May 25, 2006, Vol. IV Issue 11
There’s a healthy looking woman sitting across the table from me. Her skin glows, her hair shines, her smile is bright and her attitude is “Let’s go!” I’m having tea with Rudy Wilson Galdonik, a heart patient who has $40,000 of equipment in her chest — and that does not include installation.
She was in Washington state (all the way from Rhode Island) earlier this month to keynote a Go Red for Women luncheon, so I took a little road trip to meet up with her. Any time I can take advantage of the opportunity to see a speaker I represent in person, I’m there. Read more about how Rudy went from the sidelines to the limelight in this issue.
Along with women’s heart health, childhood obesity continues to make headlines. We live in a world of media bombardment, and a new program is designed to help young people discern the messages they’re receiving and make better choices about what they eat and how they spend their time. Read all about free materials you can get on the web in this issue.
Rudy Wilson Galdonik:
Heart Condition Takes Her from the Sidelines to the Limelight
Rudy’s heart condition was discovered during her kindergarten exam. Instead of the normal, thump-thump, thump-thump, her doctor heard thump-psssh, thump-psssh through the stethoscope. She was born with a hole in her heart at a time when open heart surgery was still in its infancy. Even years later when it became an option, it was something reserved for the likes of John Wayne and Jackie Gleason. Meantime, she was handed a prescription for a sedentary lifestyle, a little girl denied a PE uniform, and labeled as different, sidelined but not dis-spirited.
Luckily for Rudy, she was born not only with a hole in her heart, but with an expansive sense of humor that served her well through her childhood and even more rewardingly later on in her journey through the healthcare system as not only a female with a heart problem, but a young woman. It seemed like everyone was in denial except her, as she lived with erratic heartbeats and shortness of breath that left her scared and very, very tired.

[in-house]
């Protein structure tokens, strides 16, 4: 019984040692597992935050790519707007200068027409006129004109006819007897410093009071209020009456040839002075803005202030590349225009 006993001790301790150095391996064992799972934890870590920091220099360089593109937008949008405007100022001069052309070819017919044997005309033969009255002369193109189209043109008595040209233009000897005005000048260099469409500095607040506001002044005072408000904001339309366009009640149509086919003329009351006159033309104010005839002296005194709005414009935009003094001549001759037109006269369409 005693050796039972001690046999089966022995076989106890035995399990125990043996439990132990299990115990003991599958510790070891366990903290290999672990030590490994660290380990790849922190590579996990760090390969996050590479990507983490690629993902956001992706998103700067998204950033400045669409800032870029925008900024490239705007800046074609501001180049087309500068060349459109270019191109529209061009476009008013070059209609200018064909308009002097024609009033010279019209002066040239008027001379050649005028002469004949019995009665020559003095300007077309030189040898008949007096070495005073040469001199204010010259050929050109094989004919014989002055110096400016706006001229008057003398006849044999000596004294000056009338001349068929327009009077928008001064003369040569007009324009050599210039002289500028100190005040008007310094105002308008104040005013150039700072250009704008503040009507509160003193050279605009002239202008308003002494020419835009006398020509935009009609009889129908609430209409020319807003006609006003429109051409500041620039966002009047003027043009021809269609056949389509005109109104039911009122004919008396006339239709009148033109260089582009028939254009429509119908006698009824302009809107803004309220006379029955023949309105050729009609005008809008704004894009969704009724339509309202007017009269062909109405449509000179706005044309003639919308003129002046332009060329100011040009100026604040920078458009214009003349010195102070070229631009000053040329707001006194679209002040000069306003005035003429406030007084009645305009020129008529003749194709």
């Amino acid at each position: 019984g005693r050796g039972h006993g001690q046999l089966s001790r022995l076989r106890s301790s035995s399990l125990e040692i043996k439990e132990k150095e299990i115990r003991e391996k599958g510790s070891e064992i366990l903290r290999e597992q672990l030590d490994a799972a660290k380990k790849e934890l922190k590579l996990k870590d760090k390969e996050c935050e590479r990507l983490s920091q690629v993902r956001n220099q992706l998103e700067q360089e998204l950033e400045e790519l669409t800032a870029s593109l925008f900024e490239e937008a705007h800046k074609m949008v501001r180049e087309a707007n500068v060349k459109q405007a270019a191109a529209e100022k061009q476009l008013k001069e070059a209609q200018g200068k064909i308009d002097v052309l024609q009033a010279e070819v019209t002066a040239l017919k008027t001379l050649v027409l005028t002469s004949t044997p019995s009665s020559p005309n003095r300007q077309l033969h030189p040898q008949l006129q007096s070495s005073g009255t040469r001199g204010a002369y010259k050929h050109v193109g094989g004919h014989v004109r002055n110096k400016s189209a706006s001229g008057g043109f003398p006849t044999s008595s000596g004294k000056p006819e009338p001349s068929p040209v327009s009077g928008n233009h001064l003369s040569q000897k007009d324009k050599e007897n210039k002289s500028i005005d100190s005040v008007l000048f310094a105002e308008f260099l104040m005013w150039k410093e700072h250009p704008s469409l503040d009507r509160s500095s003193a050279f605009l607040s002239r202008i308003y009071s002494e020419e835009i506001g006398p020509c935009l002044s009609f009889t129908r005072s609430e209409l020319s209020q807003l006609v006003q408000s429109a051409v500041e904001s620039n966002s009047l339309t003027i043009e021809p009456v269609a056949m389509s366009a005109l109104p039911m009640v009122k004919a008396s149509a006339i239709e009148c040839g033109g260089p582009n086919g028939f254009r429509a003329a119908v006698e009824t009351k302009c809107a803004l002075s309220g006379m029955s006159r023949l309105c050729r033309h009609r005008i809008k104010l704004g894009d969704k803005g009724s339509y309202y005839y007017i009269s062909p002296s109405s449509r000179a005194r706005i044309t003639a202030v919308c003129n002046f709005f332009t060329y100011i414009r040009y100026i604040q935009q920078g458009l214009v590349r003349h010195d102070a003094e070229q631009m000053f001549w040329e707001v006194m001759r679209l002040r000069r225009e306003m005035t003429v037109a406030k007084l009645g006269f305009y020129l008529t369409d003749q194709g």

Her eyes opened to the first possibility of a different life in January 1978. She was a young bride, new to the Chicago area, leafing through Good Housekeeping magazine for the obligatory cleaning and gardening counsel of the era, when she stumbled across an article titled, “Twin Girls Have Identical Surgery.” It described two identical twin sisters who were born with identical holes in their hearts. And it was the exact same condition — an atrial septal defect – as hers. Symptoms included irregular heartbeats and fatigue – the exact symptoms Rudy suffered. The article continued describing how doctors were able to patch the holes during open heart surgery! This was good news . . . or was it?
Open heart surgery? This was a very scary proposition for a 25-year-old, including the prospect of an ugly red scar from neck to waist. Still, between her vivid imagination creating drama and the very real life symptoms that were stimulating that imagination, she desperately selected a doctor out of the Yellow Pages.
If open heart surgery was a scary proposition for a 25-year old young lady, the idea that she could have a problem that required it was not even on this doctor’s radar screen.
“I should have known better,” she says today. “He didn’t even have me take my clothes off or use his stethoscope. His cure for my condition was to send me home to have a baby.”
All of this and more, Rudy recounts with her Erma Bomback style sense of humor, (she has a thing for cute doctors, among other endearing qualities) through the first surgery and twenty-two years later, a second one to replace two valves. Through her husband’s cancer diagnosis and death, raising two children, now grown, assorted pets and a new husband, she’s a trooper who sees life as a journey – one that is embraced and cherished despite personal challenges.
Rudy brings a three-dimensional perspective to her audiences. She has been the patient, the caregiver of a patient (her husband) and a hospital Human Resource Manager. She understands the challenges, emotions and issues of being sick. Her passion is to couple this expertise with humor to encourage people to take charge of their health and to live each day as a gift.
Rudy’s unique perspective is also a valuable resource for the medical community. She understands the pressures, problems and challenges of those committed to working in healthcare. She helps audiences see challenges and obstacles as opportunities for growth and she inspires people working in healthcare to grow in both their personal and professional lives.
Rudy knows what it means to not only survive medical crisis, she knows how to thrive despite a chronic, life-threatening medical condition. Rudy’s sense of humor is an added bonus, making her an expert you can count on regarding: